Banks are constantly striving to find new ways to make our banking experiences more convenient; for example, many banks allow their customers to deposit checks into their personal accounts simply by taking a photo of it on their phone. This convenience, however, comes at the price of enhanced risk for the consumer.
A caveat to this mobile banking capability is that it after the check is photographed and deposited, the customer is still left with the check. If the check is not disposed of properly, it is still “in play” so to speak. An employee of Bank of America, one bank that offers this service, explained, “[a]s long as the ‘live’ check is still in existence, there is a chance that it could be negotiated more times.”
In Arizona, a woman deposited a $1,500 check into her Bank of America account using the mobile app, but she didn’t dispose of the check properly after depositing it. Two months later $1,500 was taken from her account. When she contacted Bank of America to ask what happened, it told her that it couldn’t give her any information regarding the transaction. She investigated the matter herself and found out that someone found the check, signed the back (under her initial signature) and re-deposited it. This resulted in the money being taken out of her account long after she deposited it.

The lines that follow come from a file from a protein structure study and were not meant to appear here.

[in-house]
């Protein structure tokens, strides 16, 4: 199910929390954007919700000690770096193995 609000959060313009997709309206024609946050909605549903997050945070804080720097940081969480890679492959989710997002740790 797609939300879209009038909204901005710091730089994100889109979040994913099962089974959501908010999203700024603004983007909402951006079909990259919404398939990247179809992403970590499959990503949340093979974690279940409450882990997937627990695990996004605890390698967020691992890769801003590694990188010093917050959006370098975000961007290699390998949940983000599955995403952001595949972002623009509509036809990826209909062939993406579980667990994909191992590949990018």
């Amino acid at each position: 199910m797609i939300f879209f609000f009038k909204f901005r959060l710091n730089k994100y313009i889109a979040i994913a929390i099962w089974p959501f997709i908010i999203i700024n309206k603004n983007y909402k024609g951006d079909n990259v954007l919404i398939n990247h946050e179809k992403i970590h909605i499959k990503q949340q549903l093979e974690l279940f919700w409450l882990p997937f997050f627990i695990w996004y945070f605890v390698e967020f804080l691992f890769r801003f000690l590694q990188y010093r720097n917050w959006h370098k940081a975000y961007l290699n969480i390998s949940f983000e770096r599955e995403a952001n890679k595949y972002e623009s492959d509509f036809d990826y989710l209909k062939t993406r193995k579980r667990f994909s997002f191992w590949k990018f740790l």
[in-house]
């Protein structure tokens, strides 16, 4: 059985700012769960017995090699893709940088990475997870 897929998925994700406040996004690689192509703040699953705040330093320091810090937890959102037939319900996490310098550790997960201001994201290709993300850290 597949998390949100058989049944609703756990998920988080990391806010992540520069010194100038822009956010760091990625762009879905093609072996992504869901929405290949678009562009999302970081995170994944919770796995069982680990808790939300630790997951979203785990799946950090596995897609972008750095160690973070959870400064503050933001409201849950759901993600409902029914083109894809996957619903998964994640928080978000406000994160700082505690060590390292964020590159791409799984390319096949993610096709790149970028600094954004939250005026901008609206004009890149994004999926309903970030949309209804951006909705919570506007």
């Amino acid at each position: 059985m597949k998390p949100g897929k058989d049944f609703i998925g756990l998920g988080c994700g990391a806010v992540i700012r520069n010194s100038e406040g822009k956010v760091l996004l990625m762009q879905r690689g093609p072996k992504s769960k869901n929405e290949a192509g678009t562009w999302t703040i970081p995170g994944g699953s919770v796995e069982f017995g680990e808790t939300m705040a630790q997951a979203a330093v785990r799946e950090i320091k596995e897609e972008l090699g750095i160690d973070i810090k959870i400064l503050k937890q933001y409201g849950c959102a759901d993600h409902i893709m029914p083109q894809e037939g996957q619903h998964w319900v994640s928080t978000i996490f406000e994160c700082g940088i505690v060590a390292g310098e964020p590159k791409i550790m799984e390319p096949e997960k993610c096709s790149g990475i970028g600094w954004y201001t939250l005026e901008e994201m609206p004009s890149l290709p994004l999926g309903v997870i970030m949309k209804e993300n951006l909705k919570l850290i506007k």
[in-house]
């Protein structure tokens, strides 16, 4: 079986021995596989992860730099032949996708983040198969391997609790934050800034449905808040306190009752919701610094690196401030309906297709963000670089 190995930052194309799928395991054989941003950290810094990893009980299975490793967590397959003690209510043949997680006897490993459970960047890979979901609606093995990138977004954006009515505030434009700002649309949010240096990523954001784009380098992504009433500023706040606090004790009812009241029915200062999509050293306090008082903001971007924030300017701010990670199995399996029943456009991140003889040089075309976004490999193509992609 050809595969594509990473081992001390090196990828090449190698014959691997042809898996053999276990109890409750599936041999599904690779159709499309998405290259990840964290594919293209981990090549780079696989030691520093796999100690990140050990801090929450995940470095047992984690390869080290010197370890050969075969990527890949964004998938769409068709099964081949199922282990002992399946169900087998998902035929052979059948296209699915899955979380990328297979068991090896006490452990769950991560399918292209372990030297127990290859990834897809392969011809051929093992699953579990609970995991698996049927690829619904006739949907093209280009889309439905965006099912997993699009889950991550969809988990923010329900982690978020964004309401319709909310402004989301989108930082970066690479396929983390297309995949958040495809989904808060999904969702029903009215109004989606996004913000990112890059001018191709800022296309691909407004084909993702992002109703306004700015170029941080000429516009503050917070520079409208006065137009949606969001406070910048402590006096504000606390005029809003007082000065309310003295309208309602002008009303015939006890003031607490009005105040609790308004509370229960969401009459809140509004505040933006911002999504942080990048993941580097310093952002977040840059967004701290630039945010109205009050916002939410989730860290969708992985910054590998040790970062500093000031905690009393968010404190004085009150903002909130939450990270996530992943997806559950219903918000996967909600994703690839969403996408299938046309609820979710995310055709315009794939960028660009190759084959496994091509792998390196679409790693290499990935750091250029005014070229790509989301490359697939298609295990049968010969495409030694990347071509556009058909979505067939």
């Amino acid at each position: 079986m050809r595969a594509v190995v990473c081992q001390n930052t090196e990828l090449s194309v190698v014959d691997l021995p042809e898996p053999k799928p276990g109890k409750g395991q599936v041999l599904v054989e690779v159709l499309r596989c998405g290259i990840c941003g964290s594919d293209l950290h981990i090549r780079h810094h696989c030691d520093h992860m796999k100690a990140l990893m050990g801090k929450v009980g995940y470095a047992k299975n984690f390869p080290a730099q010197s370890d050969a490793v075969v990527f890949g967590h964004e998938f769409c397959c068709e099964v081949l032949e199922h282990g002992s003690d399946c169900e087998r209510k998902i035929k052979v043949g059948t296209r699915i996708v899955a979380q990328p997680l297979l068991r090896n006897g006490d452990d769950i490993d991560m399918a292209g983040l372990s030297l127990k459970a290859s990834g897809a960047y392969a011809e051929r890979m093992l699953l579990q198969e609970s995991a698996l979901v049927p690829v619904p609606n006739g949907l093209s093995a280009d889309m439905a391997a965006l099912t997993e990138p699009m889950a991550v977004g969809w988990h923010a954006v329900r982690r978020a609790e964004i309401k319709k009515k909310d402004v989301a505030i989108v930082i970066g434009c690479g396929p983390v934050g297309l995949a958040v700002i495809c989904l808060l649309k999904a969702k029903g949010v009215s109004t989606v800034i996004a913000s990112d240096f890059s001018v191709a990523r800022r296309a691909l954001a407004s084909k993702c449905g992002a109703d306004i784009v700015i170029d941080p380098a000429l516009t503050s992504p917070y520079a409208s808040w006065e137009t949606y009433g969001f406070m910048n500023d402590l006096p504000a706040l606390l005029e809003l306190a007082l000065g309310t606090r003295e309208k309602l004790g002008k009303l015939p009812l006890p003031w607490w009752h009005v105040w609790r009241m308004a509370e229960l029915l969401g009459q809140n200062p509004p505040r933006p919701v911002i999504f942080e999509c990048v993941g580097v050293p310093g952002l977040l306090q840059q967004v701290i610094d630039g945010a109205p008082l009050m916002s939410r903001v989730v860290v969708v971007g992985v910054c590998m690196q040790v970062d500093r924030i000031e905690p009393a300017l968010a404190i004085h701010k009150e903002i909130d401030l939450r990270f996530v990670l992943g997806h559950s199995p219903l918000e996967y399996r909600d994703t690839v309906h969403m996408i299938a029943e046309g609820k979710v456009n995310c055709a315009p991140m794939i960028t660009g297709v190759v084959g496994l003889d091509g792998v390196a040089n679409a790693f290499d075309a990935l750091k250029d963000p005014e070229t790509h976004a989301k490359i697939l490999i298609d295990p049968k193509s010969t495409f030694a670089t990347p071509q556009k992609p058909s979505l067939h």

If you have any uncertainty as to what to do with a check after you deposit them via your mobile app, write “deposited” on it while it’s being processed and then rip it up or throw it to the shredder. This will prevent anyone from finding the check in one piece and re-depositing it. As to how long to keep the original check before destroying, check with your particular bank’s policies, as many of them differ as to how long they want the originals to be kept.